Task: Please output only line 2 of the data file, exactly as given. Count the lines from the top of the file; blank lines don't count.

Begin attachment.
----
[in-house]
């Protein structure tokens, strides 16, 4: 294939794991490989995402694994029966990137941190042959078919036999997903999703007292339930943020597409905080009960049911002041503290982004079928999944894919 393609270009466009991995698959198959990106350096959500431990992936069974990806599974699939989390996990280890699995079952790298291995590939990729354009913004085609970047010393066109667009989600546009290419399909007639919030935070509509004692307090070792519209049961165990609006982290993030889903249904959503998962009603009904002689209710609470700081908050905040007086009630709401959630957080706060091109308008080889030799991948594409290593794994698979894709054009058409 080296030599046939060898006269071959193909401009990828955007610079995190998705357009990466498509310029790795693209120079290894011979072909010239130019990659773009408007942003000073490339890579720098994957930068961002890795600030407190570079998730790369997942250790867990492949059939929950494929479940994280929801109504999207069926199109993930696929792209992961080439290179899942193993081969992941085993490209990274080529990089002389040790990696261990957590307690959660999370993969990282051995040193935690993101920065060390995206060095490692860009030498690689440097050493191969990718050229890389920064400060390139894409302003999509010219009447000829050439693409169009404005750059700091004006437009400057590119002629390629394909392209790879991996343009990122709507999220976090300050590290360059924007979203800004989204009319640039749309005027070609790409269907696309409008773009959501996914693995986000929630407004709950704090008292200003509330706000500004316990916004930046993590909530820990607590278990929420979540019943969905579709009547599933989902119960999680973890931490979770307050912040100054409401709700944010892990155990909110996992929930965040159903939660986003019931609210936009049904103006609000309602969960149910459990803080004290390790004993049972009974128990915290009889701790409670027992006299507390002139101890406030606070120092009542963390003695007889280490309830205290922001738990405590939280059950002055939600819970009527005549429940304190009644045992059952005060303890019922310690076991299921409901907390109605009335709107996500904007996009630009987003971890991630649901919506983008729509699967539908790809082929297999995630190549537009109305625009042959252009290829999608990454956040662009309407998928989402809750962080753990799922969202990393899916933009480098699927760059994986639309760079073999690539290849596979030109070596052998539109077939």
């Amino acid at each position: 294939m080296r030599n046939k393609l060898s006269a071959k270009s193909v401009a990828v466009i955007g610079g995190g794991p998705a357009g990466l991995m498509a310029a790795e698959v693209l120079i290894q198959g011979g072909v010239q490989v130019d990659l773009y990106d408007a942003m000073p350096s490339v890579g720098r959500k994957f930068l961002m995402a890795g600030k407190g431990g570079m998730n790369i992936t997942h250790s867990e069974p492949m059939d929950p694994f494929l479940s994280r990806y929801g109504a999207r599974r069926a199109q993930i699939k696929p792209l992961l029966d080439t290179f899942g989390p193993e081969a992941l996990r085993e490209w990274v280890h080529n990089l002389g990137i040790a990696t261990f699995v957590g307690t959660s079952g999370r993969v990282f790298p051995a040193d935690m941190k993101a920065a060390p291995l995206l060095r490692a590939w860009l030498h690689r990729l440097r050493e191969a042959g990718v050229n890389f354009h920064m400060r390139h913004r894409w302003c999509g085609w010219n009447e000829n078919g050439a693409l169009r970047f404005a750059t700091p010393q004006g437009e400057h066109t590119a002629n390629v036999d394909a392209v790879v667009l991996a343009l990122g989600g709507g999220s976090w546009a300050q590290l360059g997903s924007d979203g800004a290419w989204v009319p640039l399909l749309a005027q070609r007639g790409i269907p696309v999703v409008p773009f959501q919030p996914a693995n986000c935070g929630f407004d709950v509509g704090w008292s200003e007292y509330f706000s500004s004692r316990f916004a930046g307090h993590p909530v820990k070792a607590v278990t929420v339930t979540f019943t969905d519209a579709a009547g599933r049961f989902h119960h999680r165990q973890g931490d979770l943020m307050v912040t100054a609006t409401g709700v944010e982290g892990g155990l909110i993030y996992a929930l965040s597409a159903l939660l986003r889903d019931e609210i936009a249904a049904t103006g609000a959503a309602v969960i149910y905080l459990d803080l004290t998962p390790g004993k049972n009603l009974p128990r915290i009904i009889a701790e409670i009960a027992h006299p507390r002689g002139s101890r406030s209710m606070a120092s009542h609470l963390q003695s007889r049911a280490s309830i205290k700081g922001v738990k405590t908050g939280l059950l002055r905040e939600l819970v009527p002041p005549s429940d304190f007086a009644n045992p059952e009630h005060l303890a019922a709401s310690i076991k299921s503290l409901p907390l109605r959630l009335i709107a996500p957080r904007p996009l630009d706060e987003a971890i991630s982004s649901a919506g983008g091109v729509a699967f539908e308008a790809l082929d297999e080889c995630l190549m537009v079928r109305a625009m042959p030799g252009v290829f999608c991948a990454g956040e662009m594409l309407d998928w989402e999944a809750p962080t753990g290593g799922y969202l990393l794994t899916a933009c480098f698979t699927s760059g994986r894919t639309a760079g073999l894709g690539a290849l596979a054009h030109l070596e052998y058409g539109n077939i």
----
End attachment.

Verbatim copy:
């Protein structure tokens, strides 16, 4: 294939794991490989995402694994029966990137941190042959078919036999997903999703007292339930943020597409905080009960049911002041503290982004079928999944894919 393609270009466009991995698959198959990106350096959500431990992936069974990806599974699939989390996990280890699995079952790298291995590939990729354009913004085609970047010393066109667009989600546009290419399909007639919030935070509509004692307090070792519209049961165990609006982290993030889903249904959503998962009603009904002689209710609470700081908050905040007086009630709401959630957080706060091109308008080889030799991948594409290593794994698979894709054009058409 080296030599046939060898006269071959193909401009990828955007610079995190998705357009990466498509310029790795693209120079290894011979072909010239130019990659773009408007942003000073490339890579720098994957930068961002890795600030407190570079998730790369997942250790867990492949059939929950494929479940994280929801109504999207069926199109993930696929792209992961080439290179899942193993081969992941085993490209990274080529990089002389040790990696261990957590307690959660999370993969990282051995040193935690993101920065060390995206060095490692860009030498690689440097050493191969990718050229890389920064400060390139894409302003999509010219009447000829050439693409169009404005750059700091004006437009400057590119002629390629394909392209790879991996343009990122709507999220976090300050590290360059924007979203800004989204009319640039749309005027070609790409269907696309409008773009959501996914693995986000929630407004709950704090008292200003509330706000500004316990916004930046993590909530820990607590278990929420979540019943969905579709009547599933989902119960999680973890931490979770307050912040100054409401709700944010892990155990909110996992929930965040159903939660986003019931609210936009049904103006609000309602969960149910459990803080004290390790004993049972009974128990915290009889701790409670027992006299507390002139101890406030606070120092009542963390003695007889280490309830205290922001738990405590939280059950002055939600819970009527005549429940304190009644045992059952005060303890019922310690076991299921409901907390109605009335709107996500904007996009630009987003971890991630649901919506983008729509699967539908790809082929297999995630190549537009109305625009042959252009290829999608990454956040662009309407998928989402809750962080753990799922969202990393899916933009480098699927760059994986639309760079073999690539290849596979030109070596052998539109077939």